This is the 4rd and a last post of the series, Part 1, Part 2, Part 3.
Exactly one year later, ex-Rails core engineer Yehuda Katz released Ember. The first version was super opinionated and had a high entry barrier. Instead of trying to solve some small tactical issues, Ember directly targeted full-featured client-side web applications.
Two years after that, Facebook released the first version of React - a breath of fresh air for frontend development. No monolithic applications, no misplaced MV (whatever) patterns, no extensions. Yes to Daft Punk’s Random Access Memories, album released that same year. The concept of React was very simple: representation is a function of an application state. Just implement the render function as a function of a state, include optional lifecycle callbacks, and React will take care of the rest.
Later, Facebook introduced Flux, frontend application architecture with unidirectional data flow. Dan Abramov’s react-redux based on Redux is probably the best implementation of the same concept of unidirectional data flow. It took about a year and a half for the community to catch up and by the end of 2014, React became extremely popular.
Angular 2 entered the beta stage in late 2015 and was released in September 2016. Its breaking changes and a few concept shifts deprecated most of the knowledge and experience that developers had accumulated while working with Angular. Some developers were angry about these changes because they had to re-invest time to basically writing everything again from scratch using Angular 2. But some were happy because the new version was better engineered and more fun to work with.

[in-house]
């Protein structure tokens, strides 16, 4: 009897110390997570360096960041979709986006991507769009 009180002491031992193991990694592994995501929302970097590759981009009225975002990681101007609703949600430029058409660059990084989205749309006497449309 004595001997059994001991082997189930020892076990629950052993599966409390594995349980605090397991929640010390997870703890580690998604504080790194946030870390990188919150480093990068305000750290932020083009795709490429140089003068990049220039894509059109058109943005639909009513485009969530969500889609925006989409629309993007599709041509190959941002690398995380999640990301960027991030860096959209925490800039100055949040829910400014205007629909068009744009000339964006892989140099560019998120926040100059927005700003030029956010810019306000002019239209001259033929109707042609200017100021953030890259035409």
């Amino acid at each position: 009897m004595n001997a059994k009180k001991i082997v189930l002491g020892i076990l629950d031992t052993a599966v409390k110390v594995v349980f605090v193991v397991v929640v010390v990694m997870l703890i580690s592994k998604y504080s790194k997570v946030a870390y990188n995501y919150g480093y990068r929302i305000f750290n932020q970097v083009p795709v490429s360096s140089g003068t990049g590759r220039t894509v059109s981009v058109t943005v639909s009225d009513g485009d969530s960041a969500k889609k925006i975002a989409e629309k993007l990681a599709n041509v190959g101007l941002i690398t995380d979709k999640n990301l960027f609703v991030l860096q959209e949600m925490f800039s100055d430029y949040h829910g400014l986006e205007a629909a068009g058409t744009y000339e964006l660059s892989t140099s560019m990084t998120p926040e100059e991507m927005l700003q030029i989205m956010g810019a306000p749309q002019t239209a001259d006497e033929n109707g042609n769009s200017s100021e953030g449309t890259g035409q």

Initially released in 2014, Vue gained popularity around the same time that Angular 2 was released. It was what Angular JS should have been from the beginning.
So, what should I use now?
React. Unless you have someone on board who is familiar with Angular, then use Angular or Vue and consider React anyway.
What should I learn if I am just entering this field?
React. It will allow you to develop desktop/mobile web apps, native mobile apps, and even Windows applications using react-native-windows.
Progressive Web Apps are the next stage in web frontends. It deserves its own series of posts.